In Clausen Jens & Levy Neil (eds.), Handbook of Neuroethics. Springer (forthcoming)

Thomas Douglas
Oxford University
This chapter reviews recent philosophical and neuroethical literature on the morality of moral neuroenhancements. It first briefly outlines the main moral arguments that have been made concerning moral status neuroenhancements. These are neurointerventions that would augment the moral status of human persons. It then surveys recent debate regarding moral desirability neuroenhancements: neurointerventions that augment that the moral desirability of human character traits, motives or conduct. This debate has contested, among other claims (i) Ingmar Persson and Julian Savulescu’s contention that there is a moral imperative to pursue the development of moral desirability neuroenhancements, (ii) Thomas Douglas’ claim that voluntarily undergoing moral desirability neuroenhancements would often be morally permissible, and (iii) David DeGrazia’s claim that moral desirability neuroenhancements would often be morally desirable. The chapter discusses a number of concerns that have been raised regarding moral desirability neuroenhancements, including concerns that they would restrict freedom, would produce only a superficial kind of moral improvement, would rely on technologies that are liable to be misused, and would frequently misfire, resulting in moral deterioration rather than moral improvement.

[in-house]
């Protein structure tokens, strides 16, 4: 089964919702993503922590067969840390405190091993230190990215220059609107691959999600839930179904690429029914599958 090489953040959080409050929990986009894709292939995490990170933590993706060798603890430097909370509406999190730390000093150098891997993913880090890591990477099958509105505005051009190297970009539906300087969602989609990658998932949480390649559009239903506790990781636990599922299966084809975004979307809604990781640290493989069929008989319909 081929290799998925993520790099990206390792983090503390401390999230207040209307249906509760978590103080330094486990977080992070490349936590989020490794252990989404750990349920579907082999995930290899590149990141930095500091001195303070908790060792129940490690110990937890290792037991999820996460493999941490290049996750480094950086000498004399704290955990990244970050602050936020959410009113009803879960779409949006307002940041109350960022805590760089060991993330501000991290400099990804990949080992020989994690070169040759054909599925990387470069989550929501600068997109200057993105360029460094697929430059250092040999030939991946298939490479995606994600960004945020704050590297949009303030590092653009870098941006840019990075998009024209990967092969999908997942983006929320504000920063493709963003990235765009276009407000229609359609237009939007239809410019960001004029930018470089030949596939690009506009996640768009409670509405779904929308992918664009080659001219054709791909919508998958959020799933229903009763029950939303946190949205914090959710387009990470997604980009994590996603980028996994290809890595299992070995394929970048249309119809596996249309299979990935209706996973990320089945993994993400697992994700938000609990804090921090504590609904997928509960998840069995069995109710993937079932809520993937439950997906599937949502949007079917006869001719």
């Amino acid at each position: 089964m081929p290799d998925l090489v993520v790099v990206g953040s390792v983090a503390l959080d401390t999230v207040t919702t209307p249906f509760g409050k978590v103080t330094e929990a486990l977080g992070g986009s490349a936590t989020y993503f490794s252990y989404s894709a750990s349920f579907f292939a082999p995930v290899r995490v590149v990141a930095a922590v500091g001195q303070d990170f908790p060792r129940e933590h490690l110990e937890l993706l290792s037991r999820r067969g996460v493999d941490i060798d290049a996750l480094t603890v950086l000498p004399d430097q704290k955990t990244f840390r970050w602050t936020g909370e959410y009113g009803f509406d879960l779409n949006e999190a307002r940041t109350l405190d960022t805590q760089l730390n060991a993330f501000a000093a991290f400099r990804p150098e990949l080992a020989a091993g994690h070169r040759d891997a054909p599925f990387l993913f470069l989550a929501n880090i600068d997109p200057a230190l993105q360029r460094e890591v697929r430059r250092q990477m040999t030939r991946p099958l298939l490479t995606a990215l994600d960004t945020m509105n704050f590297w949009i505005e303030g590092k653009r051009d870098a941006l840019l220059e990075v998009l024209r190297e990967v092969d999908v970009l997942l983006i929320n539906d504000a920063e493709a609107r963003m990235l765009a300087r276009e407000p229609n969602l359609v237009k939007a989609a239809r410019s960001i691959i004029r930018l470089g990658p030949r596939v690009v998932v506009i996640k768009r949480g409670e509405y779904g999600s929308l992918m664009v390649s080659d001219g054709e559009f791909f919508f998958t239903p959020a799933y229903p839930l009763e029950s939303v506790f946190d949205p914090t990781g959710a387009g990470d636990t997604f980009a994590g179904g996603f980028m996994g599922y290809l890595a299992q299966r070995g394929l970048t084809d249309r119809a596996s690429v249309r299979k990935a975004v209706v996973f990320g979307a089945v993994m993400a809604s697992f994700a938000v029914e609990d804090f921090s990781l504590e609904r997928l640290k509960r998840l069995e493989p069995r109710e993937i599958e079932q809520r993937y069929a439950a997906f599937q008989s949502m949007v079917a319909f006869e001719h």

Keywords moral enhancement  neuroenhancement  moral status  human enhancement
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References found in this work BETA

Justice as Fairness: A Restatement.John Rawls (ed.) - 2001 - Harvard University Press.
Justice as Fairness: A Restatement.C. L. Ten - 2003 - Mind 112 (447):563-566.

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Citations of this work BETA

Moral Neuroenhancement.Brian D. Earp, Thomas Douglas & Julian Savulescu - 2017 - In L. Syd M. Johnson & Karen S. Rommelfanger (eds.), The Routledge Handbook of Neuroethics. Routledge.

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